We’ve all had “aha” moments. And, no, I don’t mean that time in the ‘80s when “Take on Me” was a guilty pleasure. What I mean is, when, suddenly, something you never considered before becomes clear as glass: That’s what ahas are all about.
Usually these are simple ahas. Many of them, for instance, have been turned into “hacks” on the internet today—from how to best peel a pineapple to how to flip over-easy eggs using the top of the pan. There are thousands and thousands of them.
Others might be about people or places. I just learned yesterday that Albert Einstein was a “determinist” and did not believe in free will. The story goes that when asked about any personal responsibility he had for his staggering achievements, he made clear his belief that free will does not exist: “I claim credit for nothing. Everything is determined, the beginning as well as the end, by forces over which we have no control. It is determined for the insect as well as for the star. Human being, vegetables, or cosmic dust, we all dance to an invisible tune, intoned in the distance by a mysterious player.” A mysterious player? That's quite an aha.
Breakthroughs Come Suddenly
It’s even more interesting when you consider that, according to many historians, Einstein himself experienced a world-changing aha moment. According to the University of Toronto Magazine, in 1907, at age 28 (just two years after his “annus mirabellis,” during which he published his groundbreaking work on special relativity), the physicist was working in the patent office in Bern, Switzerland, when, by his own account, a breakthrough came suddenly one day. Instead of keeping his mind on his work, his thoughts wandered to, "If a man falls freely he would not feel his weight." Einstein’s response to his thought was immediate: "I was taken aback."
This simple thought experiment made a deep impression on him. By linking accelerated motion and gravity, Einstein eventually created his masterwork, the general theory of relativity. However, “it took him eight years to work through the mathematical details.” As noted in a New Yorker article of a few years ago: “In general, creativity seems to come when insight is combined with the hard work of analytical processing. A person can’t discover the theory of general relativity in a dream if he isn’t a physicist who has done some heavy thinking about the subject beforehand.”
Ahas in Business
The business world is littered with aha moments, too (just do a Google search of “aha moments” to see). One of the more interesting ones, according to IndiaTimes.com, is the GoPro camera, which surfer Nick Woodman invented when he became disappointed that he couldn’t take pictures of himself while riding the waves. A guy vain enough to want action selfies invents the GoPro camera. Aha, indeed.
Then there’s the origins of Ikea. The idea of flat-pack furniture came to Ingvar Kamprad when he saw someone taking the legs off a table to squeeze it into a car. This led to the Swedish business magnate founding IKEA in 1943.
There are hundreds more such stories of big ahas that have changed the course of science or business or history. But ahas, both big and small, can be found in many different places, including the world of business marketing.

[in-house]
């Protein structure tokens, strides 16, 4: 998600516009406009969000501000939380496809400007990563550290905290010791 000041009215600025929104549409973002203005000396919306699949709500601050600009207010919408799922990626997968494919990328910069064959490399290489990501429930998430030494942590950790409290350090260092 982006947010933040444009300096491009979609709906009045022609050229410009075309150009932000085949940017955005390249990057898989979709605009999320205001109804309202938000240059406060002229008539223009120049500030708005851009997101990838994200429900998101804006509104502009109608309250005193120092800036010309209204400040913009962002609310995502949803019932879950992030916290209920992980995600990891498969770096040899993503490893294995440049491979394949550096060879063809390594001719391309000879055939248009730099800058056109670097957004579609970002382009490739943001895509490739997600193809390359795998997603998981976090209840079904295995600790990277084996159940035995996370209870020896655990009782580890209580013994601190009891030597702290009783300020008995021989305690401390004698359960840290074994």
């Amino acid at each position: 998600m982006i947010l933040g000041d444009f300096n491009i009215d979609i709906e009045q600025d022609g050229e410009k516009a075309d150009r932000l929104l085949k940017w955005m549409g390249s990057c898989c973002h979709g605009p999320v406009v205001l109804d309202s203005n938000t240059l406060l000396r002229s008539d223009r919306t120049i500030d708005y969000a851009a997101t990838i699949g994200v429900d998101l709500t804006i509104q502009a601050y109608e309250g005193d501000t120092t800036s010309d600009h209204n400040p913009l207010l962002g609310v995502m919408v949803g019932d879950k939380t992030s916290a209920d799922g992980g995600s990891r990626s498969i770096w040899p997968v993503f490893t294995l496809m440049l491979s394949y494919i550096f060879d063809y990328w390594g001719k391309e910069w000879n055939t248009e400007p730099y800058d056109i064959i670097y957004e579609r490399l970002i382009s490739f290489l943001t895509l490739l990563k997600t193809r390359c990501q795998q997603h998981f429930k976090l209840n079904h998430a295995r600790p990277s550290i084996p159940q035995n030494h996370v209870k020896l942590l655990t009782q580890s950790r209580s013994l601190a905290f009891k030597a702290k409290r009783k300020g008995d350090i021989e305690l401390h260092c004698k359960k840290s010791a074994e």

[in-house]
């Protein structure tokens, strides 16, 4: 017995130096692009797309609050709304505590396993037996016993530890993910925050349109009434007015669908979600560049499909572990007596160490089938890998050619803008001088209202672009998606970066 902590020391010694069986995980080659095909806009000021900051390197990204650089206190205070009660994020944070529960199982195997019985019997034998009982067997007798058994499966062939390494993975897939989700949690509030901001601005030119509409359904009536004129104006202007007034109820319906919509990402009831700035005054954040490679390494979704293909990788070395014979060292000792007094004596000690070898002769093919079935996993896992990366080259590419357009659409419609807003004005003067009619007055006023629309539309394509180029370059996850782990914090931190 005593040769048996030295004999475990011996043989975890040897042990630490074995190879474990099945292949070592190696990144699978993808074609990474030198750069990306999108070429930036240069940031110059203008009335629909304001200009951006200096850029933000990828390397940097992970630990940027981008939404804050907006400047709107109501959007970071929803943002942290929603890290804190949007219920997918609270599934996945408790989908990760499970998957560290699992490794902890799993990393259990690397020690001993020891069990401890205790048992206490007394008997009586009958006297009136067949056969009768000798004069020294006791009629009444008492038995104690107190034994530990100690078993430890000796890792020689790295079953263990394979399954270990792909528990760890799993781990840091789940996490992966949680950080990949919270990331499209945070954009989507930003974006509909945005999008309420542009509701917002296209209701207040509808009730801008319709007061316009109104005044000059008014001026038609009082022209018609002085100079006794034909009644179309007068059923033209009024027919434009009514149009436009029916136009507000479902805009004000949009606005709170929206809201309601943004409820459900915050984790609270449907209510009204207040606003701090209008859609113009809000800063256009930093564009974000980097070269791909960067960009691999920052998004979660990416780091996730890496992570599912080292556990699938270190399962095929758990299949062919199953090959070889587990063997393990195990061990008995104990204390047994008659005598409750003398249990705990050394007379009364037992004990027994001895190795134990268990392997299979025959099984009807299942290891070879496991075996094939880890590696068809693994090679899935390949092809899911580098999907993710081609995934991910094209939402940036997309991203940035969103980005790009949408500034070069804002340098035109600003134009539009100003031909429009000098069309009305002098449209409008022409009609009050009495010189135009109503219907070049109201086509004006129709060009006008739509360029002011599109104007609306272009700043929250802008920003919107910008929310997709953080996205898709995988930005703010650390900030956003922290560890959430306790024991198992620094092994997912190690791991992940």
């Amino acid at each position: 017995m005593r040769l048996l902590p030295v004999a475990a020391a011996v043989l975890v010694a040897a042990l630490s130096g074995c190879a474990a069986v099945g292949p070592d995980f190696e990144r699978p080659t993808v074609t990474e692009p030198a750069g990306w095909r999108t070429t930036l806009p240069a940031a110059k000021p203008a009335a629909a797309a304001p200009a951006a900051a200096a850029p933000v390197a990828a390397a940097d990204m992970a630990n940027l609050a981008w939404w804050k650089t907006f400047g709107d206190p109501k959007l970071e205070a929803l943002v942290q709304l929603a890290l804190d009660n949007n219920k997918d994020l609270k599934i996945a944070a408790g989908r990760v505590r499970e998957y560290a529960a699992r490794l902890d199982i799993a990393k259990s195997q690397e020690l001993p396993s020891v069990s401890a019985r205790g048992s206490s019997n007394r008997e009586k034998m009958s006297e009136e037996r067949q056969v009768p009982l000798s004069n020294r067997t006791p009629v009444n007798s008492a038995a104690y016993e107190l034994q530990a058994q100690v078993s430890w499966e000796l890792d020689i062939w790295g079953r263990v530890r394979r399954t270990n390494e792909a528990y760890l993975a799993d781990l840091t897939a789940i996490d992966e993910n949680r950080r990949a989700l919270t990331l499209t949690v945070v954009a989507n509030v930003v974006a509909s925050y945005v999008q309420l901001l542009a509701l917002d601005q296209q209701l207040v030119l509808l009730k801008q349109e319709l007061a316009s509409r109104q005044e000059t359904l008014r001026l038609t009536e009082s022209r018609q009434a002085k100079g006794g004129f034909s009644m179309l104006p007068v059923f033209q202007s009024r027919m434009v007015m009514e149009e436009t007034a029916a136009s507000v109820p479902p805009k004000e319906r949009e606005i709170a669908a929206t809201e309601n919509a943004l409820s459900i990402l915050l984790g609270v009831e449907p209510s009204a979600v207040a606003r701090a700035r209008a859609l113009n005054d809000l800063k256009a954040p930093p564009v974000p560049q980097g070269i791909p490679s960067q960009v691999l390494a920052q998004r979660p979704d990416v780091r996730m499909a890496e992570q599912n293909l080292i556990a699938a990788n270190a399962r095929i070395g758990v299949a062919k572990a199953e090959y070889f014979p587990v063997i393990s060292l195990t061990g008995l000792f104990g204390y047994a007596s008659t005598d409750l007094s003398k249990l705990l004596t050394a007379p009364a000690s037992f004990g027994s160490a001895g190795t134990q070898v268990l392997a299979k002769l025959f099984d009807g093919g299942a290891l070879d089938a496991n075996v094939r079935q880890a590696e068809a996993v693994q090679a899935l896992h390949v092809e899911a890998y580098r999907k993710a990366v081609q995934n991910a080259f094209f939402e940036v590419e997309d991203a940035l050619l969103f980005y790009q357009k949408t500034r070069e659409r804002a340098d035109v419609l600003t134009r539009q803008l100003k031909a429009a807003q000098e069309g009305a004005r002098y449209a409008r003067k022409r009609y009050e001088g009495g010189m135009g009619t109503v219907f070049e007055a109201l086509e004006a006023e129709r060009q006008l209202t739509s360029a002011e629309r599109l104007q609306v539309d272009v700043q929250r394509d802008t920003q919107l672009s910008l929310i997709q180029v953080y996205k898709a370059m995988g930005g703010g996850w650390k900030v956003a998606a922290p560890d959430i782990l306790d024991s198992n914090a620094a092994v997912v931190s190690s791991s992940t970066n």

According to Chip and Dan Heath, authors of The Power of Moments: Why Certain Experiences Have Extraordinary Impact, “it is possible for marketers to create 'moments of insight' that will help your audience recognize a problem so they can fully appreciate the solution you provide. These moments deliver realizations and transformations."
Much like Einstein’s “thought experiment,” aha moments should always take place in the minds of the audience. When people experience an aha moment, they often act on it because they’ve become believers without any form of coercion.
The three components necessary for convincing your audience to embrace this model include:
• Clear insight that should leave very little room for disagreement or debate.
• An experience that is quick and impactful.
• A moment of discovery by the recipient.
‘Trip Over the Truth’
What does this mean for marketers? There are many ways to use direct mail to pique curiosity. And the right technology will help deliver insights while connecting prospects and customers to the organization’s entire marketing ecosystem.
“To produce moments of insight for others,” the Heaths write, “we can cause [people] to ‘trip over the truth’ by revealing a clear insight [to be] discovered by the audience.” Having a sudden realization or even revelation—something that was not thought about or observed before but is felt to be viscerally right—is “tripping over the truth.”
In other words, while maybe not on par with general relativity or even an Ikea bed (although it could be), these defining moments can, in a flash, change the way someone sees they world. There is no better way to connect with customers and prospects than offering them the opportunity to view a business challenge or problem in a new and unique way—even better when they also come to realize that your product or service can help them deal with it.
To read more about how helping generate aha moments and insights can work for you and your customers, please download our“PFL’s Essential Guide To: Creating Customer Insight with Direct Mail” e-book. Also, read “Trip the Insight Fantastic” to see if you are ready, wise, and prepared enough to make use of an insight. You might be surprised.